Muslim women in burqas (illustration)
Muslim women in burqas (illustration)Flash 90

While Western states have seen a great uproar over attempts to limit the Muslim burqa full-face veil, the Muslim-majority African nation of Chad lost no time in enforcing a ban on the veil after painfully experiencing a terrorist attack launched thanks to the Muslim garb.

Police in Chad announced on Sunday that anyone wearing the full-face veil will be arrested, a day after the Boko Haram terrorist group murdered 15 people in a suicide bombing conducted by an attacker disguised as a women in the veil, reports AFP.

The bombing on Saturday targeted a market in the capital city of N'Djamena, and aside from the 15 dead it left 80 wounded.

Boko Haram's bomber in women's clothing detonated an explosives belt after being stopped for security checks at the entrance to the main market of the city.

"This attack just confirms that a ban on the full-face veil was justified," said national police spokesperson Paul Manga. "It now must be respected more than ever by the entire population. Anyone who does not obey the law will be automatically arrested and brought to justice."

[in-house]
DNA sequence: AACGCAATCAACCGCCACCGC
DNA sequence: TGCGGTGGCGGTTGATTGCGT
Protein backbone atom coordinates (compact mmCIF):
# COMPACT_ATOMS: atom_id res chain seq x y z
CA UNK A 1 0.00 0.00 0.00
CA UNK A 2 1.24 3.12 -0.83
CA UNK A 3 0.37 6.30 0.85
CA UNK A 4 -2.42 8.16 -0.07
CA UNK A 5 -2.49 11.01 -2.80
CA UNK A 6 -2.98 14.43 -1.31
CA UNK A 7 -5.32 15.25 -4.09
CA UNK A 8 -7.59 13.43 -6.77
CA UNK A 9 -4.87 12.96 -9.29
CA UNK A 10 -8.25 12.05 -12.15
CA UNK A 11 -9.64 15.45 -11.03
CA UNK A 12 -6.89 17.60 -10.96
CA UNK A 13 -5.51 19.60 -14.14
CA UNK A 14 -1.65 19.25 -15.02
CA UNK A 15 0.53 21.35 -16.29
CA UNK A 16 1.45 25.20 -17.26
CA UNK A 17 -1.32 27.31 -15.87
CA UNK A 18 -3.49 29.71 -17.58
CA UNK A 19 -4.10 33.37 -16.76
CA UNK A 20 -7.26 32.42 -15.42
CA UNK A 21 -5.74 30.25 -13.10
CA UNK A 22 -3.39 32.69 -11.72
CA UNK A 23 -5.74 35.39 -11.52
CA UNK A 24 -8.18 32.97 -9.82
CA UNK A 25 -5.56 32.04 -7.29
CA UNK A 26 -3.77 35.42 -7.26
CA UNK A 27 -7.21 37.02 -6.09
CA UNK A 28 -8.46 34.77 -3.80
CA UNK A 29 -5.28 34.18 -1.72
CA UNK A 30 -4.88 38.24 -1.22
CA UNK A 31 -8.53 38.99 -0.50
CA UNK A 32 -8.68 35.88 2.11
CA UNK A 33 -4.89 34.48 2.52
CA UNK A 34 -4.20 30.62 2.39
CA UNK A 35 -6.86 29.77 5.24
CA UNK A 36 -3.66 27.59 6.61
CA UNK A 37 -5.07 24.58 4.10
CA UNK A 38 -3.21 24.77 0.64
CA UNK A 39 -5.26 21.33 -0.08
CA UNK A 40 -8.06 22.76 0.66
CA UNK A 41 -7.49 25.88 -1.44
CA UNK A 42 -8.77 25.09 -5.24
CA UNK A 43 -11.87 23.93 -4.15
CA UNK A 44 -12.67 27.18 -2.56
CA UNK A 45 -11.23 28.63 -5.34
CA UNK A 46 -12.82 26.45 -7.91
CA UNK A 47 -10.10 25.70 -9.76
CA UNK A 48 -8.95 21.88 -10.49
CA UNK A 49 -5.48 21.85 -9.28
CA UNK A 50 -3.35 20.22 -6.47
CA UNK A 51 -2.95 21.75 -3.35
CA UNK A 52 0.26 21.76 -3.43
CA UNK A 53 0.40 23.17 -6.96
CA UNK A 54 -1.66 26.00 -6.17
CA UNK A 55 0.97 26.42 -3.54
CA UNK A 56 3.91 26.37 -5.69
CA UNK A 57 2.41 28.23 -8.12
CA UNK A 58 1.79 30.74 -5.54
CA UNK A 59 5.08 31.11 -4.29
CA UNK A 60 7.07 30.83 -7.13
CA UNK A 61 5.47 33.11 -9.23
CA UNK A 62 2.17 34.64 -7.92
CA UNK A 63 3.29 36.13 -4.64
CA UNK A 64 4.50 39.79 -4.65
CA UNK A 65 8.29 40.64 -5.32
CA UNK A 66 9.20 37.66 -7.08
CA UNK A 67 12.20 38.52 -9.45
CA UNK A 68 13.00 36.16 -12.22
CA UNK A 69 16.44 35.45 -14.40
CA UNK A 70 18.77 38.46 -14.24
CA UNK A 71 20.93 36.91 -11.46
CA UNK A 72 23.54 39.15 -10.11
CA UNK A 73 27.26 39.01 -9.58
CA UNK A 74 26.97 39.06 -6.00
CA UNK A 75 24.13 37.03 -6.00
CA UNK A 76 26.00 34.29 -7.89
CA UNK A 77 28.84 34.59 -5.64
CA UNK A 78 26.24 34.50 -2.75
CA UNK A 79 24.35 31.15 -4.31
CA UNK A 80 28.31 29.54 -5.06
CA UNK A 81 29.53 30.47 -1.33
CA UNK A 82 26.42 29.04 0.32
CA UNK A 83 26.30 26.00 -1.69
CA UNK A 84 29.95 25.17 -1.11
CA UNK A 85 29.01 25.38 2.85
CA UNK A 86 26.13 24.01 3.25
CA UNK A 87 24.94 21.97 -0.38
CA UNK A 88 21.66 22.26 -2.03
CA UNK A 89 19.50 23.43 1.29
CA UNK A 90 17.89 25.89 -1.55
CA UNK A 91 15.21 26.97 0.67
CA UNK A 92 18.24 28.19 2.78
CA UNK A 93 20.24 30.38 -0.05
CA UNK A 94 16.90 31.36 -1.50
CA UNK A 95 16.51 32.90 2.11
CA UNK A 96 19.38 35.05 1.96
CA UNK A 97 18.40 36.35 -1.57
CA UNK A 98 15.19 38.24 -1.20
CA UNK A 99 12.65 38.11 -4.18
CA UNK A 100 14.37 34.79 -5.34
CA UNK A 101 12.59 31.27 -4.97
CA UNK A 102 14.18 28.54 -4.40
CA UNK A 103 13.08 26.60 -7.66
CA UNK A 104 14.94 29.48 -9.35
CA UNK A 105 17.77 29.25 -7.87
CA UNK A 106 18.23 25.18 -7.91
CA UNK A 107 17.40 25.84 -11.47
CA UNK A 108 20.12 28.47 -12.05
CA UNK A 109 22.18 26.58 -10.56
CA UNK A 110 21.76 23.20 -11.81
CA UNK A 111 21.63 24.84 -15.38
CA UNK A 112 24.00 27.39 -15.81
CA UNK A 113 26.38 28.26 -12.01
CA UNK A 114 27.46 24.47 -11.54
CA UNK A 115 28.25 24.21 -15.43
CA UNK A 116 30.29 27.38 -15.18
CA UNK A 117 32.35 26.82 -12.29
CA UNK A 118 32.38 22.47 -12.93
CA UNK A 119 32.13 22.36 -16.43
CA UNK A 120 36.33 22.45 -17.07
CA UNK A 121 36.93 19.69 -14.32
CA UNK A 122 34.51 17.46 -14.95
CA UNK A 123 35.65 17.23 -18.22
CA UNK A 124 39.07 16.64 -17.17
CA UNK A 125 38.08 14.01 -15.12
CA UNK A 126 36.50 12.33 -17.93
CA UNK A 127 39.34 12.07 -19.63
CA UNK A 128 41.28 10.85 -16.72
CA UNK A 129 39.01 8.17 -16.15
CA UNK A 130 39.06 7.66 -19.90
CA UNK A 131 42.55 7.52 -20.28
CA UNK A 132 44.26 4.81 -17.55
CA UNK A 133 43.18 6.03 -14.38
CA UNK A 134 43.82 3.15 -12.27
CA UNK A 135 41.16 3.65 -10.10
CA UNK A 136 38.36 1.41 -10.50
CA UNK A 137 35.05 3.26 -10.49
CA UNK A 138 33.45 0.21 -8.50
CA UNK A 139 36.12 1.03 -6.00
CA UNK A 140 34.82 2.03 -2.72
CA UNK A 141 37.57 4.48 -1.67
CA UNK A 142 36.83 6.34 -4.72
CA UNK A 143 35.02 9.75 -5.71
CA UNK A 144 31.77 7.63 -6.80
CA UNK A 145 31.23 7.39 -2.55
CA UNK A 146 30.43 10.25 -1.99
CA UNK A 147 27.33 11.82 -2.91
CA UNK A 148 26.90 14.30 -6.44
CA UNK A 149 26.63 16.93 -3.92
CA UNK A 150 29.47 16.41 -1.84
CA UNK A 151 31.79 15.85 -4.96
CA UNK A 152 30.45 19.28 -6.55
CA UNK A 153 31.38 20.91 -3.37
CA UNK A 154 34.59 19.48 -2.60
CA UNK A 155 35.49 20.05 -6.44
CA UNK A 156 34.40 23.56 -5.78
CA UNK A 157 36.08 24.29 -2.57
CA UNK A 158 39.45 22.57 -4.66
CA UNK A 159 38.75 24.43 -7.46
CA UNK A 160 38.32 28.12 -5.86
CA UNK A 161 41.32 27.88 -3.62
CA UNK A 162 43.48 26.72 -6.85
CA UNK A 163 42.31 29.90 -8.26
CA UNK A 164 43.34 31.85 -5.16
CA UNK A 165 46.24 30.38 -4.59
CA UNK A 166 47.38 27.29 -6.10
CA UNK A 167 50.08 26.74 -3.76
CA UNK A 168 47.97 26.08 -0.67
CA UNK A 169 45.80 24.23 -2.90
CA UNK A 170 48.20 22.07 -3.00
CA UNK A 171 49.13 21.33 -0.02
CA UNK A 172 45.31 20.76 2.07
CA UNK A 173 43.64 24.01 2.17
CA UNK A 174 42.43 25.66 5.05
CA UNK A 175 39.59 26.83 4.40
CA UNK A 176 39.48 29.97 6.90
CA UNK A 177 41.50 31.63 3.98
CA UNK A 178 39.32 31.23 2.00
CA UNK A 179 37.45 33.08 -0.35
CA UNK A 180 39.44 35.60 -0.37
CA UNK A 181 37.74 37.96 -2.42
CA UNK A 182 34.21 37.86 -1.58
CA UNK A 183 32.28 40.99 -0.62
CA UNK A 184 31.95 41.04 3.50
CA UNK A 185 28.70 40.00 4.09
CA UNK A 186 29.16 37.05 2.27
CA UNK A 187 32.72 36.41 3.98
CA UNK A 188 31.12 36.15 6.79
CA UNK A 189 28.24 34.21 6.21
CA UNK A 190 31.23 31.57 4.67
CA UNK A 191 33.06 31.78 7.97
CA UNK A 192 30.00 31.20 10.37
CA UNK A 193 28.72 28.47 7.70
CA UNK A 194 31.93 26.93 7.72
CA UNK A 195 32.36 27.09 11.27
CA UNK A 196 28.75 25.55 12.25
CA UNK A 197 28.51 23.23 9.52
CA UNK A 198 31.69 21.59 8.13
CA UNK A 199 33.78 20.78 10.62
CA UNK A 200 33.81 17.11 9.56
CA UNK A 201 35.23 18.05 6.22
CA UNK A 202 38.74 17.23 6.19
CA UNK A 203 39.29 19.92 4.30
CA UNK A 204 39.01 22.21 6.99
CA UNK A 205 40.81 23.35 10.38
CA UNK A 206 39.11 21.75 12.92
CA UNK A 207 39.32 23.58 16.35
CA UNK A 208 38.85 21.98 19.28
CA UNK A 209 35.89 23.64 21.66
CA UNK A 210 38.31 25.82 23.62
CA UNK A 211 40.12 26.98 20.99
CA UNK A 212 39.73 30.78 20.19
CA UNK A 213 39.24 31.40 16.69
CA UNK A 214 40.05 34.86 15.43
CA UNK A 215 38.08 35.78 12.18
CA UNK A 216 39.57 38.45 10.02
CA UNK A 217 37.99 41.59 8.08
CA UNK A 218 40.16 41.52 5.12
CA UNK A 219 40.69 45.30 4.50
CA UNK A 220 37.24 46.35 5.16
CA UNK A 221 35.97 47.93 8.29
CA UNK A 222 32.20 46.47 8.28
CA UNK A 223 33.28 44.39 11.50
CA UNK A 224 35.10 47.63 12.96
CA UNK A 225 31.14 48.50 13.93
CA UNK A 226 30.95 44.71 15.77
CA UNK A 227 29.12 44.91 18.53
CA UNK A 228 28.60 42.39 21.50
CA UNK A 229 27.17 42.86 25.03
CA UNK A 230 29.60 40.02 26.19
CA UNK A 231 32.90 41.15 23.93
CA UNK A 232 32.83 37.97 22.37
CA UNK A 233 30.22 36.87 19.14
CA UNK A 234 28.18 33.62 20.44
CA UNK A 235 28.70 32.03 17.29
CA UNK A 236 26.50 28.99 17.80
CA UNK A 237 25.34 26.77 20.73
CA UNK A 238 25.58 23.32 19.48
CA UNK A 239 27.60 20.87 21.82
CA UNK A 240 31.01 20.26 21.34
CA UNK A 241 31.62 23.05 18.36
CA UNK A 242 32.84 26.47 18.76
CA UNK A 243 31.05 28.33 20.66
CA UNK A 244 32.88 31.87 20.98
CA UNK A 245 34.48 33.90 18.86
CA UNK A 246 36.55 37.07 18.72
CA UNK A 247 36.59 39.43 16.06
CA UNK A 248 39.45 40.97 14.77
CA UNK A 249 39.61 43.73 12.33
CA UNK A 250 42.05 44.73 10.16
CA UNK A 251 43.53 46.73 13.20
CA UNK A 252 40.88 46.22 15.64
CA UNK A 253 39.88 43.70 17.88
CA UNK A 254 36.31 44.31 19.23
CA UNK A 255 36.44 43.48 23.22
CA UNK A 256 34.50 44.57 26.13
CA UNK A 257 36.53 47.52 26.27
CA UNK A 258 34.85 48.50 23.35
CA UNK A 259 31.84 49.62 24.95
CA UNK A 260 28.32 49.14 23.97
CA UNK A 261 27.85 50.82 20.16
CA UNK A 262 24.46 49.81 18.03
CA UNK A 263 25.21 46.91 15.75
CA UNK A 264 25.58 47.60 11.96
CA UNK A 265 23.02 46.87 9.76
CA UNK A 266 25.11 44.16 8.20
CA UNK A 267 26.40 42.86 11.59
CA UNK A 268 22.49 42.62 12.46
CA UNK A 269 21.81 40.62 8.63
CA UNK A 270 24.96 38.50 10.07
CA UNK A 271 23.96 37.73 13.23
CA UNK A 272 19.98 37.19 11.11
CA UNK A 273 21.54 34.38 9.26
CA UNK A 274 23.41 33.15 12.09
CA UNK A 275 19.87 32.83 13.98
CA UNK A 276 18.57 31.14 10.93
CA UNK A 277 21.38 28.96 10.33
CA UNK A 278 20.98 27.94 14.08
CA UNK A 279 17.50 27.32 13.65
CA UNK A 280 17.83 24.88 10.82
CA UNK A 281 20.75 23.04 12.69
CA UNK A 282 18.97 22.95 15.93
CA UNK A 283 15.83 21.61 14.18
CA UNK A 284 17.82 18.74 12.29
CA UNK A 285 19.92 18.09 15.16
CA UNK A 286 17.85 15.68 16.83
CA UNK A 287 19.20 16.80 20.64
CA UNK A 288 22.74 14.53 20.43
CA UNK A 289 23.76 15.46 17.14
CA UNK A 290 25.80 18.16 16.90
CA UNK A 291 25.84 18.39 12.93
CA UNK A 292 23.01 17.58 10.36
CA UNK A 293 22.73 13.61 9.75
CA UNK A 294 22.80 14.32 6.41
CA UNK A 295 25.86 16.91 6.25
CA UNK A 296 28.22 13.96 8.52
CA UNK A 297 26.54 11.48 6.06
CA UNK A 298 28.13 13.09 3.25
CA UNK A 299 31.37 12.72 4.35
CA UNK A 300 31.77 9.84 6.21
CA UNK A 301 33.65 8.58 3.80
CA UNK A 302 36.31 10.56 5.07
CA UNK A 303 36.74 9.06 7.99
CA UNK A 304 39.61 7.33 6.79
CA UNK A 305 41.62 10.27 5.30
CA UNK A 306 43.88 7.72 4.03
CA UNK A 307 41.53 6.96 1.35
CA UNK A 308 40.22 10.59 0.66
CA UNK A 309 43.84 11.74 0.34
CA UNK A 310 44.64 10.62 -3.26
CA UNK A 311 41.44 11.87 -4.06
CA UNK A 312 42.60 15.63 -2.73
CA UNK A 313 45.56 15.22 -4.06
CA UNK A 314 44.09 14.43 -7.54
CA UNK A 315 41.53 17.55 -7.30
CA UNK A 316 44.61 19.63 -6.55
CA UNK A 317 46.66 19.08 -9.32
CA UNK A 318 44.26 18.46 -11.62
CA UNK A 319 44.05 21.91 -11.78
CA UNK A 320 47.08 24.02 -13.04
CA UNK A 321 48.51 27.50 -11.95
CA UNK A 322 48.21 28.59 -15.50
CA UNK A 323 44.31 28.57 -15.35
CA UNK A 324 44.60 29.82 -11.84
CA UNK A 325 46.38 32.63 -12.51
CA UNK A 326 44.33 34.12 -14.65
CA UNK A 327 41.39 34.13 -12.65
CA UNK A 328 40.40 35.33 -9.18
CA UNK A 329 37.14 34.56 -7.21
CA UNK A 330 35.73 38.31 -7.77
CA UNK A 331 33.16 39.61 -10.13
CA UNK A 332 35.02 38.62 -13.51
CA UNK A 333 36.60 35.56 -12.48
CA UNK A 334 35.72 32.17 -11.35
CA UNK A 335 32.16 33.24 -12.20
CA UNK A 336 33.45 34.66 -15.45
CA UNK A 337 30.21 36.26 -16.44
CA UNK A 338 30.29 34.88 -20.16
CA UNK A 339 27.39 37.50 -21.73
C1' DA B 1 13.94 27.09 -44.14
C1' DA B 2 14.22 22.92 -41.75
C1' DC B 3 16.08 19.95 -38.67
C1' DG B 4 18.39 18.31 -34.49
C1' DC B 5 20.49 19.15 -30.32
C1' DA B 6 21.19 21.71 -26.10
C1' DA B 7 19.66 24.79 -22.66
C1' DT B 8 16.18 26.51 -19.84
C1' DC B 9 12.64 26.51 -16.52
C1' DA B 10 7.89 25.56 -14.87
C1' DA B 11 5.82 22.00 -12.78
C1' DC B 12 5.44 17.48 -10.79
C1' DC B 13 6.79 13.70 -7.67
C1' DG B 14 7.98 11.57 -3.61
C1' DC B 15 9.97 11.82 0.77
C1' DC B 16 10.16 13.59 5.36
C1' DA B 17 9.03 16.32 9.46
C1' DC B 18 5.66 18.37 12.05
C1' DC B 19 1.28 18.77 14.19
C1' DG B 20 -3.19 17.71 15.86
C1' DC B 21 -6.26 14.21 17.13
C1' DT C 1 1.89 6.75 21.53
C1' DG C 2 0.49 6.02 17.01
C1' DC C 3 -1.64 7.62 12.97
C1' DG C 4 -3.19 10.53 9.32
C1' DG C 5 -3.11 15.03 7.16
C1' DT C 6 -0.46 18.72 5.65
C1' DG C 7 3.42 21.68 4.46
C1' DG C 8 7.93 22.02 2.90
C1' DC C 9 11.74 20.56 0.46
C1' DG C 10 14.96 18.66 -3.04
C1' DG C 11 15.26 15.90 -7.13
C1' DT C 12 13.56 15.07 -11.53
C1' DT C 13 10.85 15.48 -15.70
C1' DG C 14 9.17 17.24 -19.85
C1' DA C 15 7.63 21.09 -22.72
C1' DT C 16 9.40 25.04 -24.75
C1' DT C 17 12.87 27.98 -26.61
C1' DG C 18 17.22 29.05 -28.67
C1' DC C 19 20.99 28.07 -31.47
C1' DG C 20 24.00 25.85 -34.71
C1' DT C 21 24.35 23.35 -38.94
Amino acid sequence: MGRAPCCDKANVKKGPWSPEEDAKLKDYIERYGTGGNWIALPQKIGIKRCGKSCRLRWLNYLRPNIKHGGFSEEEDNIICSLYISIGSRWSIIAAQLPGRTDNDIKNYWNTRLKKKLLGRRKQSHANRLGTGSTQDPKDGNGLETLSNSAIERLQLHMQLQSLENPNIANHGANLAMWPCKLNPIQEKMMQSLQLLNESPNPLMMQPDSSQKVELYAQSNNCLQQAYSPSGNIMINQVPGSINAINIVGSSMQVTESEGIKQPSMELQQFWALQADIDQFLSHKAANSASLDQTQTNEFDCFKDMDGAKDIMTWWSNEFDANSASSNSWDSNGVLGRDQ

Chad banned the full-face veil last month in addition to boosting security measures and striking Boko Haram positions in Nigeria, after the terrorist group which has sworn allegiance to Islamic State (ISIS) attacked the Chadian capital for the first time.

Following the latest bombing security was beefed in N'Djamena on Sunday, with police and soldiers deployed in various key areas including markets and mosques.

Nine of the murdered were female traders working at the market.

"What was happening elsewhere and what we heard about from media reports is now happening here," Zenaba, a woman trader in her forties, told AFP. "I'm really scared for me and my children."

Boko Haram lost no time in claiming responsibility for the bombing on Twitter, referencing itself as "Islamic State, West Africa province."